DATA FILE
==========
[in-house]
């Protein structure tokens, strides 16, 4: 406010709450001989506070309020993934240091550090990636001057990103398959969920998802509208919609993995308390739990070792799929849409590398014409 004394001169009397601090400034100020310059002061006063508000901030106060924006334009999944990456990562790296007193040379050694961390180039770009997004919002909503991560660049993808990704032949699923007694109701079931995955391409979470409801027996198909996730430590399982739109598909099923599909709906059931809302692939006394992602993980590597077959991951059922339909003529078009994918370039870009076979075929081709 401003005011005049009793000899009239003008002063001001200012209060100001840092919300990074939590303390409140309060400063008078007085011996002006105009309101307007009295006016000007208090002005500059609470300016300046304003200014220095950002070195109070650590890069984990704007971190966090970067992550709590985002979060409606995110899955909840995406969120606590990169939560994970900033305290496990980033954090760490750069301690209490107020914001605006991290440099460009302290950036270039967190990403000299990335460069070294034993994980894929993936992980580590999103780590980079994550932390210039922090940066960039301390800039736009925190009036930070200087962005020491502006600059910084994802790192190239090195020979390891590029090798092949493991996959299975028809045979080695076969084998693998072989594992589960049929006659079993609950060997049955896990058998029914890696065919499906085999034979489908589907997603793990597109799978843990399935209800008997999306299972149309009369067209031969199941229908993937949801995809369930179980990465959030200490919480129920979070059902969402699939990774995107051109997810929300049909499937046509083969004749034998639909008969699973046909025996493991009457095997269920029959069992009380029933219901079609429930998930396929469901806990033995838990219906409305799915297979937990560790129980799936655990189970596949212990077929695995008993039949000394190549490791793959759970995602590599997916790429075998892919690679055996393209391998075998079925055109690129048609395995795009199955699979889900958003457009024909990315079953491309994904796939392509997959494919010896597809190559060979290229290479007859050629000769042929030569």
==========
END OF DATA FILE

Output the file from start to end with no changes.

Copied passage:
[in-house]
């Protein structure tokens, strides 16, 4: 406010709450001989506070309020993934240091550090990636001057990103398959969920998802509208919609993995308390739990070792799929849409590398014409 004394001169009397601090400034100020310059002061006063508000901030106060924006334009999944990456990562790296007193040379050694961390180039770009997004919002909503991560660049993808990704032949699923007694109701079931995955391409979470409801027996198909996730430590399982739109598909099923599909709906059931809302692939006394992602993980590597077959991951059922339909003529078009994918370039870009076979075929081709 401003005011005049009793000899009239003008002063001001200012209060100001840092919300990074939590303390409140309060400063008078007085011996002006105009309101307007009295006016000007208090002005500059609470300016300046304003200014220095950002070195109070650590890069984990704007971190966090970067992550709590985002979060409606995110899955909840995406969120606590990169939560994970900033305290496990980033954090760490750069301690209490107020914001605006991290440099460009302290950036270039967190990403000299990335460069070294034993994980894929993936992980580590999103780590980079994550932390210039922090940066960039301390800039736009925190009036930070200087962005020491502006600059910084994802790192190239090195020979390891590029090798092949493991996959299975028809045979080695076969084998693998072989594992589960049929006659079993609950060997049955896990058998029914890696065919499906085999034979489908589907997603793990597109799978843990399935209800008997999306299972149309009369067209031969199941229908993937949801995809369930179980990465959030200490919480129920979070059902969402699939990774995107051109997810929300049909499937046509083969004749034998639909008969699973046909025996493991009457095997269920029959069992009380029933219901079609429930998930396929469901806990033995838990219906409305799915297979937990560790129980799936655990189970596949212990077929695995008993039949000394190549490791793959759970995602590599997916790429075998892919690679055996393209391998075998079925055109690129048609395995795009199955699979889900958003457009024909990315079953491309994904796939392509997959494919010896597809190559060979290229290479007859050629000769042929030569």